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Ipavec A.,Salonit Anhovo Building Materials Joint Stock Co. | Gabrovsek R.,Slovenian National Institute of Chemistry | Vuk T.,Salonit Anhovo Building Materials Joint Stock Co. | Kaucic V.,Slovenian National Institute of Chemistry | And 2 more authors.
Journal of the American Ceramic Society | Year: 2011

It has been an established fact that finely ground calcium carbonate represents to a certain extent an active component during the hydration of Portland cement and the formation of calcium monocarboaluminate has been confirmed many times. Additionally, the formation of calcium hemicarboaluminate, as another possible compound, has been mentioned. There is, however, lack of specific information regarding these two compounds: there has been no experimental data on their hydration time-dependent formation, their interrelations, and their amount in a hardened cement paste. This paper describes the time-related formation of hemicarboaluminate and monocarboaluminate and reports for the first time in the literature the conversion of hemicarboaluminate into monocarboaluminate on the basis of X-ray diffraction by following the content of the latter using the Rietveld method. Hemicarboaluminate appears at early hydration times in calcite-containing Portland cement, even in the presence of large amounts of calcium carbonate. As the hydration progresses, a gradual conversion of hemicarboaluminate into monocarboaluminate occurs. The only detectable AFm-type compound present in well-hydrated cement is calcium monocarboaluminate. © 2010 The American Ceramic Society. Source


Ipavec A.,Salonit Anhovo Building Materials Joint Stock Co. | Vuk T.,Salonit Anhovo Building Materials Joint Stock Co. | Gabrovsek R.,Slovenian National Institute of Chemistry | Kaucic V.,Slovenian National Institute of Chemistry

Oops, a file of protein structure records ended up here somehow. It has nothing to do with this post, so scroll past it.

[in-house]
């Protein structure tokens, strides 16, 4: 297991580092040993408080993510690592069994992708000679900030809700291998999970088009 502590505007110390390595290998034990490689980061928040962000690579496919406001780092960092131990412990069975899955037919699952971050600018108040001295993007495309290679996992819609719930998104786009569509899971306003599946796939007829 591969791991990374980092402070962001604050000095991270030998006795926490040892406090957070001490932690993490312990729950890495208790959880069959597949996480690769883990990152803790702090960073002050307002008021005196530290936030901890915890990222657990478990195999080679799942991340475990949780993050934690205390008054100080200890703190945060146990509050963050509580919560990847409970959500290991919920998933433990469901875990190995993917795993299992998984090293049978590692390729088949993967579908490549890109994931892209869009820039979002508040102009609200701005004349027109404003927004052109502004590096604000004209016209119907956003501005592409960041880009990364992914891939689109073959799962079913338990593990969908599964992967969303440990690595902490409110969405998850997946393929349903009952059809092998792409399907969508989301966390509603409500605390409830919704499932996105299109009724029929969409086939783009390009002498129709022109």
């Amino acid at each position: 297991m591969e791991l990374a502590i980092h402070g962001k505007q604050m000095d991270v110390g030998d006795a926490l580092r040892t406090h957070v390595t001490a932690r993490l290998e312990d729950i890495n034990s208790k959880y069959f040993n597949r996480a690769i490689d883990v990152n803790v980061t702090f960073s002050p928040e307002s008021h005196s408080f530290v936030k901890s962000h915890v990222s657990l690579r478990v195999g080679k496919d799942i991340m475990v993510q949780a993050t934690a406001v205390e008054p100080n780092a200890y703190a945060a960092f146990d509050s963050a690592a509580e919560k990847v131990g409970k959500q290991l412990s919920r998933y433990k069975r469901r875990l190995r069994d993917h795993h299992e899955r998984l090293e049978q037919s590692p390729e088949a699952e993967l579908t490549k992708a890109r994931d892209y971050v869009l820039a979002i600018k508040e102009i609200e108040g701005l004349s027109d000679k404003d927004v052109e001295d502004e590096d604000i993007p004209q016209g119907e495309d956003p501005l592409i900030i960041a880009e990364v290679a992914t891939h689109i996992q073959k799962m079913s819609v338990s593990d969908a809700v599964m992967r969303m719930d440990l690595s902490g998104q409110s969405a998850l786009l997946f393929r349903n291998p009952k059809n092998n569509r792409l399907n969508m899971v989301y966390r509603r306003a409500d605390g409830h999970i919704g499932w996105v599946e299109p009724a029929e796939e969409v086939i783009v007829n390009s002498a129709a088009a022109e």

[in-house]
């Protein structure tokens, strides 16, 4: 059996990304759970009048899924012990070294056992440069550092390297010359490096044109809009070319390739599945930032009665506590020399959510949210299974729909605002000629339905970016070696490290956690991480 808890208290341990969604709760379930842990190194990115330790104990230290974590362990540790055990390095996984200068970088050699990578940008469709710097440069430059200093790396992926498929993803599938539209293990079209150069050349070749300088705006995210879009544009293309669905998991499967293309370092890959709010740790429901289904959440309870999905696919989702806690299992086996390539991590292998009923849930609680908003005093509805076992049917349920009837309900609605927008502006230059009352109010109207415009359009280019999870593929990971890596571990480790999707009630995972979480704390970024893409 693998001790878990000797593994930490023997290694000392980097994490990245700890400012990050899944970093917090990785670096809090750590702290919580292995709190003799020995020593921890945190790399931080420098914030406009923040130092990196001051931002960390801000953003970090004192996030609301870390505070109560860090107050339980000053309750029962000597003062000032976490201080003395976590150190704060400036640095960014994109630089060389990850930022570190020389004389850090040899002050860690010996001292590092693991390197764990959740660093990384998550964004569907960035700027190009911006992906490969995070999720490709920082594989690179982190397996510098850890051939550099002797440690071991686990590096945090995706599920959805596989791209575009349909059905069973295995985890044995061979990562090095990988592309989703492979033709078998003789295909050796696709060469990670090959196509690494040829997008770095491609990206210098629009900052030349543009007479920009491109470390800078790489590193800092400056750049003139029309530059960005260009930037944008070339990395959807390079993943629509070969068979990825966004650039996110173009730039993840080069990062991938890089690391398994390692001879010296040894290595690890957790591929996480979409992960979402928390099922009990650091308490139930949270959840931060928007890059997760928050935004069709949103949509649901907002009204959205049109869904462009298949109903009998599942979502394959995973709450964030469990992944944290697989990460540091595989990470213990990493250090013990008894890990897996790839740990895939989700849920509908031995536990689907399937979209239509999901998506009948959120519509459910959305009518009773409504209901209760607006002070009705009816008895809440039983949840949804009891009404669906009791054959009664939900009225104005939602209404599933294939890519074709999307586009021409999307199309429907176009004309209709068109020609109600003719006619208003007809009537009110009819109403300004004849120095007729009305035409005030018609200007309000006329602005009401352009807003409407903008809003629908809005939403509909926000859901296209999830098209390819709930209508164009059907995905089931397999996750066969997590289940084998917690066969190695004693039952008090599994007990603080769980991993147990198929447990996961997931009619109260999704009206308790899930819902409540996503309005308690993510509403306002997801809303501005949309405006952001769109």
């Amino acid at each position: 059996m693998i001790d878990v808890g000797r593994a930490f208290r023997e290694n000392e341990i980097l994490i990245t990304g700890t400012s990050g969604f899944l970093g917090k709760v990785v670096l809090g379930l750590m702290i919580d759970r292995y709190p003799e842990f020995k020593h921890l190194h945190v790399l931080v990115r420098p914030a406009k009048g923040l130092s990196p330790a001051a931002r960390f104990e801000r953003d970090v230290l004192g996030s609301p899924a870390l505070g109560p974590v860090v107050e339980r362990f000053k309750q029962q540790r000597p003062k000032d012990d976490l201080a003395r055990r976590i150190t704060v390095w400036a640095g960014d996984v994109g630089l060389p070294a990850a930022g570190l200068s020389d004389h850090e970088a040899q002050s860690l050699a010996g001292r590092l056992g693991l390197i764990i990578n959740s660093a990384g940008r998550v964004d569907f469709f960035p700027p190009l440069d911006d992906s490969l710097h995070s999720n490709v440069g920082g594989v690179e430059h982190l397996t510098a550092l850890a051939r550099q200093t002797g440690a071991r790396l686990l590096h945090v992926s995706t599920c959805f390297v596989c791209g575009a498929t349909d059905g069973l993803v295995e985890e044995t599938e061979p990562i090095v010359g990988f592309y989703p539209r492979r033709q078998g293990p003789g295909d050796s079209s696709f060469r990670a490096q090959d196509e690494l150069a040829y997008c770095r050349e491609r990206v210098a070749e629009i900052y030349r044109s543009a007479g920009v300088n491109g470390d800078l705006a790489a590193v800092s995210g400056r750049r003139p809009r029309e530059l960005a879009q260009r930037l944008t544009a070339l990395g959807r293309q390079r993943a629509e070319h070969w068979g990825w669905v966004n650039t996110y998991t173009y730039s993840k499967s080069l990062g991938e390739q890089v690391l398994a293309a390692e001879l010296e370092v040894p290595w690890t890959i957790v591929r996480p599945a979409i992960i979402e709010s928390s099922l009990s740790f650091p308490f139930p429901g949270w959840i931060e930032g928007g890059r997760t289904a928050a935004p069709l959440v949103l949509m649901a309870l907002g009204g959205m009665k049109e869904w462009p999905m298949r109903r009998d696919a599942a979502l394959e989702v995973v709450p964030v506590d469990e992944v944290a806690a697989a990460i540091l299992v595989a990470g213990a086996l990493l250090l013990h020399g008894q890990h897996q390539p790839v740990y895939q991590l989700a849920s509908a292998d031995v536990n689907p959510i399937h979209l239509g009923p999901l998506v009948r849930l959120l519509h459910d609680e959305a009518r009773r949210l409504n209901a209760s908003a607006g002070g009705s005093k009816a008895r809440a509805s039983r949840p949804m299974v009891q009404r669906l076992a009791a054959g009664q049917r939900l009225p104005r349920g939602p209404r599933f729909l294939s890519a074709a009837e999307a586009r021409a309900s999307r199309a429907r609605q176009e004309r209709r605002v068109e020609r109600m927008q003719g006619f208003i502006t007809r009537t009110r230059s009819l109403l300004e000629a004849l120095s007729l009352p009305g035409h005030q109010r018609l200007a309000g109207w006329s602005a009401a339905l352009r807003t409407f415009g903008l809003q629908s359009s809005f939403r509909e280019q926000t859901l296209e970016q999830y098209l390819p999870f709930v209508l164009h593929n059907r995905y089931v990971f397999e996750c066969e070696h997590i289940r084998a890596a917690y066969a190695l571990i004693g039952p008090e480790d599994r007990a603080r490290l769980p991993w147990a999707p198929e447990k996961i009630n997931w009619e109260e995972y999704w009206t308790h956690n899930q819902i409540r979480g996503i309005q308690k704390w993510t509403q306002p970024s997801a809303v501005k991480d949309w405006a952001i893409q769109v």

Cement and Concrete Research | Year: 2013

Chloride binding into ten hydrated cement binders containing limestone and different pozzolanic materials was systematically investigated. The results showed that the amount of bound chloride in pozzolan-blended cements strongly depended on the content of aluminum in the binder. The presence of limestone in cement significantly decreased chloride binding capacity under the condition of common alkalinity (pH ≈ 13.5). The effect of limestone seemed to be related to decreased ability of chloride binding into carboaluminate phases that formed during the hydration of calcium carbonate-containing cement. Alkalinity of the synthetic pore solution generally influenced the course of binding with the effect being more pronounced at lower chloride concentrations. The presence of alkalis hindered the formation of chloroaluminate phases and decreased the chloride binding capacity. Lowering of the temperature resulted in a decreased amount of bound chloride. The reversibility of chloride binding was largely maintained under the condition of constant alkalinity. © 2013 Elsevier Ltd. Source

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